Monday, April 28, 2014

Jesse James Gang Robs the Bank

   Northfield, Minnesota, is known for having their little bank robbed by the infamous Jesse James, American gangster, bank robber, and murderer, on September 7, 1876. The event is commemorated in a small museum and a re-enactment of the robbery every September.

Jesse James and his brother Frank got their start as Confederate guerrillas during the Civil War, responsible for atrocities against Union soldiers. After the war, they were joined by other infamous outlaws to rob banks and trains and terrorize the Midwest. 
The day they rode into tiny Northfield was the beginning of the end of the gang's 10-year crime spree.  They thought the bank was loaded with money, but they were wrong.    

 Part of the gang entered the bank, killed a cashier and made off with a bag full of nickels.

As the men tried to leave the bank and ride out of town, they were shot down by citizens of Northfield. Some were only wounded, but several robbers died and were photographed post mortem, their fatal wounds publicly displayed.

Weapons of the dead robbers are displayed in the museum.

Two of the wounded men were incarcerated in Stillwater Prison.  While they were there, they created boxes in the prison woodworking shop.
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Wednesday, April 23, 2014

Upper Mississippi -- Open For Business

   Lake Pepin (really just a wide spot in the Mississippi River) had a record 29 inches of ice this winter.  By April 18th it had finally melted enough that the first barge could make its way north to St. Paul with a load of cottonseed and fertilizer. The tow boat, the Angela K, had to break through 12-16 inches of ice remaining.  It was the latest opening of the river since 1970.

   It's just one of the important signs of spring up here.  The first robin, Twins baseball opener, the garden center going up in the grocery store parking lot.  Next thing you know, it will be fishing opener!

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Monday, April 21, 2014

Mills on the Vermillion River

      The Vermillion River in Dakota County is only 60 miles long and not very wide, but drops through a granite gorge made it ideal for early settlers to harness its power for gristmills along its banks.  There is a beautiful trail along the river near Hastings, Minnesota, that passes two of the historic mills.
The Alexander Ramsey Mill was open from 1857-94 on the lower falls, producing 125 barrels of flour a day.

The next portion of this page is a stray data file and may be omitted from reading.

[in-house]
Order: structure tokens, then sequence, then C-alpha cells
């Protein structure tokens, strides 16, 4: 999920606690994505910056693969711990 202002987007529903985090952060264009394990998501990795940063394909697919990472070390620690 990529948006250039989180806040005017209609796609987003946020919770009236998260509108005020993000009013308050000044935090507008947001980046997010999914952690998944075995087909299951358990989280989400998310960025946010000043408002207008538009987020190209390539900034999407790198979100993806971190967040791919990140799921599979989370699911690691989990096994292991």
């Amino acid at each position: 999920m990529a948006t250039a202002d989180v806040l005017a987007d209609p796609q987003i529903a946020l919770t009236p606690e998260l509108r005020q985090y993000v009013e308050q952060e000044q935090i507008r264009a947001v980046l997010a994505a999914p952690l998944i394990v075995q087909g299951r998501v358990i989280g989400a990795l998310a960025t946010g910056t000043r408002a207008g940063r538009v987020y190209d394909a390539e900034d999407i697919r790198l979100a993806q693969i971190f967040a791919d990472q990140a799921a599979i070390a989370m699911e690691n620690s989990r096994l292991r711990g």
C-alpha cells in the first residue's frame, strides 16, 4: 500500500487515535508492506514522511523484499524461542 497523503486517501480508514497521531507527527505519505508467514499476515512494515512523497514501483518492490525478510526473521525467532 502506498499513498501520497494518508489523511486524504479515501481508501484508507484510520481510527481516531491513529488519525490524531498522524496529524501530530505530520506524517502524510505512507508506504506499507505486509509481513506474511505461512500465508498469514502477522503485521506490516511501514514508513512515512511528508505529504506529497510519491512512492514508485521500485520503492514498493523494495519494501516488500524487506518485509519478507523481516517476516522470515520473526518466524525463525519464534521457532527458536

The day the mill closed, it burned, and all that remains 120 years later are the weathered stone parts rising like towers above the rapids.



A few miles upstream is the upper falls, where the first mill was built in 1853 and has been in continuous   operation since. The oldest remaining section of the mill with some of the old water driven machinery is at the center of the photo. 

For many years King Midas Flour was milled here.  I remember my mom and grandma using King Midas Flour in orange and blue bags with the king and his magic wand on them. 
As business grew, so did the mill, and it is flanked on three sides by different construction styles. 
Today it is owned and operated by ConAgra, a huge U.S. food conglomerate, and 55,000 bushels of wheat, rye, and malted barley are milled per day. 
The 3-mile hike on the Vermillion River Trail through the gorge and beautiful rock outcroppings was one I will do again when the native spring flowers are in bloom.
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Saturday, April 19, 2014

Not What I Had Planned

   Today was just about perfect.  Yesterday . . . not so much.  I had a fun day planned, the weather was sunny, and I had a day off from babysitting my grandson.  I packed a lunch and all the essentials (camera, binoculars, map) for a nice long hike.  As I was driving through town feeling free and excited, my car began to make a horrible noise.  My heart sank.
   I turned around and drove back to the little auto repair place in town and got an estimate: $420 and 2-3 hours.  Well, I did have my lunch.  And a book to read.  But still, I didn't want to sit inside for hours and smell rubber and grease, so I imagine I didn't look too excited. 
   Now here is one of the big perks of a small town.  The man at the desk pulled his car keys from his pocket and said, here, drive my car home.  I'll call you when yours is done.
   So instead of hiking, I worked in the garden, got the snow peas planted and trellised, 8 new asparagus plants in, and a pound of onion sets started.  
   Today was supposed to be rainy all day with high winds, but I decided to go ahead with my hike anyway.  I'm so glad I did because the weather man was completely wrong and we had hazy sunshine almost all day.